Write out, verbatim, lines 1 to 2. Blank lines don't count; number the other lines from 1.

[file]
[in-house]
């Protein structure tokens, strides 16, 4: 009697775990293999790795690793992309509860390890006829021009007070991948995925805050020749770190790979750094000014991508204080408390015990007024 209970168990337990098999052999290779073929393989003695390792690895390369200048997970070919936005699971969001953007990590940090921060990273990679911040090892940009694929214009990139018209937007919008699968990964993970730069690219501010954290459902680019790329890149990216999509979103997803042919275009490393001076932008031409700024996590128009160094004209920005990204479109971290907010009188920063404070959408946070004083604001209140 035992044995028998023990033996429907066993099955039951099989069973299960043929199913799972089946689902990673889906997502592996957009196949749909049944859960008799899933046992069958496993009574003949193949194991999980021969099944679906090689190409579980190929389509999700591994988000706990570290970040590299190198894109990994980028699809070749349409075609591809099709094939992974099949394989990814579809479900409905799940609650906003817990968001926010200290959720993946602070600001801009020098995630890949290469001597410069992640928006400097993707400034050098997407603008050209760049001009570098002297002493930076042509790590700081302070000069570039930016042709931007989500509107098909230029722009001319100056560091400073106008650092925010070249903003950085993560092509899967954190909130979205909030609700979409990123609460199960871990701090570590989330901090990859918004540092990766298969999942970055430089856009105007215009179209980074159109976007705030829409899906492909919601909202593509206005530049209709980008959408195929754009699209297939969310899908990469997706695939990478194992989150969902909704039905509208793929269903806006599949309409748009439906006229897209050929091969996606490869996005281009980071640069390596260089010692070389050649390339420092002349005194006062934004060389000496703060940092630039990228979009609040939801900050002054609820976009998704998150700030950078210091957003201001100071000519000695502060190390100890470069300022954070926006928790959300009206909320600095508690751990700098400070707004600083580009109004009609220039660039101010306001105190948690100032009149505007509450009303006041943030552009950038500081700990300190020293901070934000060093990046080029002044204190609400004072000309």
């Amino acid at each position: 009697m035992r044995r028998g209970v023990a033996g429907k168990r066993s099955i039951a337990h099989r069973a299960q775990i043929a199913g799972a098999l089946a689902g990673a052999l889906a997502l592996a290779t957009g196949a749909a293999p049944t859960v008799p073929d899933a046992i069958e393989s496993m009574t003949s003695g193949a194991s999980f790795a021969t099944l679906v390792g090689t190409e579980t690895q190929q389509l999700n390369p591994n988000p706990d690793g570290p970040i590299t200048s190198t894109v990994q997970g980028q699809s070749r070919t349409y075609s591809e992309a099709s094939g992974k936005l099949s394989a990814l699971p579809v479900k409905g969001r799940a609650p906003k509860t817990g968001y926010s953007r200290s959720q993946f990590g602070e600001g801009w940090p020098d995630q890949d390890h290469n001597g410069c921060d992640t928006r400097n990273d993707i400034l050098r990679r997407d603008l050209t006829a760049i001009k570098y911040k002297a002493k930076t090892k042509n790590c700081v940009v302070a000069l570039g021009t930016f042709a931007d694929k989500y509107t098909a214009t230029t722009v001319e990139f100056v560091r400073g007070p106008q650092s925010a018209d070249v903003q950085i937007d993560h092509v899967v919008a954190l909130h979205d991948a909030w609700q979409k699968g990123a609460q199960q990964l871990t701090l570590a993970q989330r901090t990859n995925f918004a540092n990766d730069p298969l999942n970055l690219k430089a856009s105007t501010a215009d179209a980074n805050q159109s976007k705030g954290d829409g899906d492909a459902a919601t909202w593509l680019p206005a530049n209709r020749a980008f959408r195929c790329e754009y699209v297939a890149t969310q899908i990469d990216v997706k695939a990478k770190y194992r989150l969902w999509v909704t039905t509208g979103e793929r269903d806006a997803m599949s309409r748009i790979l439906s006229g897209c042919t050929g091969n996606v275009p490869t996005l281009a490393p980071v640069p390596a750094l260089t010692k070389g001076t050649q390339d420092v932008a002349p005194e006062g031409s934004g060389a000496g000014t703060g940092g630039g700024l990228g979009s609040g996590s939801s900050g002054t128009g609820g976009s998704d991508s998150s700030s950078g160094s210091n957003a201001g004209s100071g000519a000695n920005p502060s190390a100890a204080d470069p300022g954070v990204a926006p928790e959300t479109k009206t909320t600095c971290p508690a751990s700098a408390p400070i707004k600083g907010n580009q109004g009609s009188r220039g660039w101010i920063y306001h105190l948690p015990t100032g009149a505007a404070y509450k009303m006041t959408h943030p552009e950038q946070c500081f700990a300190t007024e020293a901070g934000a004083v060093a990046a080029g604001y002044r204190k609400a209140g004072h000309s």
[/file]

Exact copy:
[in-house]
């Protein structure tokens, strides 16, 4: 009697775990293999790795690793992309509860390890006829021009007070991948995925805050020749770190790979750094000014991508204080408390015990007024 209970168990337990098999052999290779073929393989003695390792690895390369200048997970070919936005699971969001953007990590940090921060990273990679911040090892940009694929214009990139018209937007919008699968990964993970730069690219501010954290459902680019790329890149990216999509979103997803042919275009490393001076932008031409700024996590128009160094004209920005990204479109971290907010009188920063404070959408946070004083604001209140 035992044995028998023990033996429907066993099955039951099989069973299960043929199913799972089946689902990673889906997502592996957009196949749909049944859960008799899933046992069958496993009574003949193949194991999980021969099944679906090689190409579980190929389509999700591994988000706990570290970040590299190198894109990994980028699809070749349409075609591809099709094939992974099949394989990814579809479900409905799940609650906003817990968001926010200290959720993946602070600001801009020098995630890949290469001597410069992640928006400097993707400034050098997407603008050209760049001009570098002297002493930076042509790590700081302070000069570039930016042709931007989500509107098909230029722009001319100056560091400073106008650092925010070249903003950085993560092509899967954190909130979205909030609700979409990123609460199960871990701090570590989330901090990859918004540092990766298969999942970055430089856009105007215009179209980074159109976007705030829409899906492909919601909202593509206005530049209709980008959408195929754009699209297939969310899908990469997706695939990478194992989150969902909704039905509208793929269903806006599949309409748009439906006229897209050929091969996606490869996005281009980071640069390596260089010692070389050649390339420092002349005194006062934004060389000496703060940092630039990228979009609040939801900050002054609820976009998704998150700030950078210091957003201001100071000519000695502060190390100890470069300022954070926006928790959300009206909320600095508690751990700098400070707004600083580009109004009609220039660039101010306001105190948690100032009149505007509450009303006041943030552009950038500081700990300190020293901070934000060093990046080029002044204190609400004072000309």